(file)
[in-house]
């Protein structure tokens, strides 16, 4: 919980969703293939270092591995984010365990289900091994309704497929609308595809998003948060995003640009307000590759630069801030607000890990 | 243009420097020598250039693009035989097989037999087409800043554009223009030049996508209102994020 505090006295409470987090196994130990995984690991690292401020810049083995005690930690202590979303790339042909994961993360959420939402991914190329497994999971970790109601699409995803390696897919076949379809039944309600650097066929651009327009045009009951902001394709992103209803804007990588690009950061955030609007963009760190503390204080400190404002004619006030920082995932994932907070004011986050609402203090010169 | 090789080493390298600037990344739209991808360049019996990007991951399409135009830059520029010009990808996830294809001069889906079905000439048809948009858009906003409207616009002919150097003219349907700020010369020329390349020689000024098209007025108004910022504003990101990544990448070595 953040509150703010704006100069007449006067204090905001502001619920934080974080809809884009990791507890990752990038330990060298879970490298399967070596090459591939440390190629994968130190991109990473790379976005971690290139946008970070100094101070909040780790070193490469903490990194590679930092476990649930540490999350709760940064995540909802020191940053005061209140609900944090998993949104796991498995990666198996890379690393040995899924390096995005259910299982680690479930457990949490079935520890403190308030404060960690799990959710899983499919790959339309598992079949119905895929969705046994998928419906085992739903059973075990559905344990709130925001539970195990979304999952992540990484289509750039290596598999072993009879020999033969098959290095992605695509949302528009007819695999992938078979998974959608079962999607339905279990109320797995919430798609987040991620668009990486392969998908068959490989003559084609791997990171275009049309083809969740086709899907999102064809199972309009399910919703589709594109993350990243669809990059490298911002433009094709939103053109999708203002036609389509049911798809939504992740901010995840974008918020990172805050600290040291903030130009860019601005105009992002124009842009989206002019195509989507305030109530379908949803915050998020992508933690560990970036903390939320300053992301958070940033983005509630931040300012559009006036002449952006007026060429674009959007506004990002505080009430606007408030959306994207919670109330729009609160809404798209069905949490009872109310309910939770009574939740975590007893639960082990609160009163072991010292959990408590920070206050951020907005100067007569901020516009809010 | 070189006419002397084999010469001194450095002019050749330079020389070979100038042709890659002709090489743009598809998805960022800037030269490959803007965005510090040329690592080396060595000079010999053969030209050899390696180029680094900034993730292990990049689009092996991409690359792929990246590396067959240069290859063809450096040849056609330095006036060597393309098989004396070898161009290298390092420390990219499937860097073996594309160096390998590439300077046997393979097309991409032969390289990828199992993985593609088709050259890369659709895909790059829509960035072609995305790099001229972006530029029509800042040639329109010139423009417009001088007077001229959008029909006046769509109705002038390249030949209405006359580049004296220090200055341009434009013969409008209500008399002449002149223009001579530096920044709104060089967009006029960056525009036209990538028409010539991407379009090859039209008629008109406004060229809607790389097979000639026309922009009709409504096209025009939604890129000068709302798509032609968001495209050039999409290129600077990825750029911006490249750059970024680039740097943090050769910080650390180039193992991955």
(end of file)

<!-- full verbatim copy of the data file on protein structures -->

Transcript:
[in-house]
């Protein structure tokens, strides 16, 4: 919980969703293939270092591995984010365990289900091994309704497929609308595809998003948060995003640009307000590759630069801030607000890990 | 243009420097020598250039693009035989097989037999087409800043554009223009030049996508209102994020 505090006295409470987090196994130990995984690991690292401020810049083995005690930690202590979303790339042909994961993360959420939402991914190329497994999971970790109601699409995803390696897919076949379809039944309600650097066929651009327009045009009951902001394709992103209803804007990588690009950061955030609007963009760190503390204080400190404002004619006030920082995932994932907070004011986050609402203090010169 | 090789080493390298600037990344739209991808360049019996990007991951399409135009830059520029010009990808996830294809001069889906079905000439048809948009858009906003409207616009002919150097003219349907700020010369020329390349020689000024098209007025108004910022504003990101990544990448070595 953040509150703010704006100069007449006067204090905001502001619920934080974080809809884009990791507890990752990038330990060298879970490298399967070596090459591939440390190629994968130190991109990473790379976005971690290139946008970070100094101070909040780790070193490469903490990194590679930092476990649930540490999350709760940064995540909802020191940053005061209140609900944090998993949104796991498995990666198996890379690393040995899924390096995005259910299982680690479930457990949490079935520890403190308030404060960690799990959710899983499919790959339309598992079949119905895929969705046994998928419906085992739903059973075990559905344990709130925001539970195990979304999952992540990484289509750039290596598999072993009879020999033969098959290095992605695509949302528009007819695999992938078979998974959608079962999607339905279990109320797995919430798609987040991620668009990486392969998908068959490989003559084609791997990171275009049309083809969740086709899907999102064809199972309009399910919703589709594109993350990243669809990059490298911002433009094709939103053109999708203002036609389509049911798809939504992740901010995840974008918020990172805050600290040291903030130009860019601005105009992002124009842009989206002019195509989507305030109530379908949803915050998020992508933690560990970036903390939320300053992301958070940033983005509630931040300012559009006036002449952006007026060429674009959007506004990002505080009430606007408030959306994207919670109330729009609160809404798209069905949490009872109310309910939770009574939740975590007893639960082990609160009163072991010292959990408590920070206050951020907005100067007569901020516009809010 | 070189006419002397084999010469001194450095002019050749330079020389070979100038042709890659002709090489743009598809998805960022800037030269490959803007965005510090040329690592080396060595000079010999053969030209050899390696180029680094900034993730292990990049689009092996991409690359792929990246590396067959240069290859063809450096040849056609330095006036060597393309098989004396070898161009290298390092420390990219499937860097073996594309160096390998590439300077046997393979097309991409032969390289990828199992993985593609088709050259890369659709895909790059829509960035072609995305790099001229972006530029029509800042040639329109010139423009417009001088007077001229959008029909006046769509109705002038390249030949209405006359580049004296220090200055341009434009013969409008209500008399002449002149223009001579530096920044709104060089967009006029960056525009036209990538028409010539991407379009090859039209008629008109406004060229809607790389097979000639026309922009009709409504096209025009939604890129000068709302798509032609968001495209050039999409290129600077990825750029911006490249750059970024680039740097943090050769910080650390180039193992991955």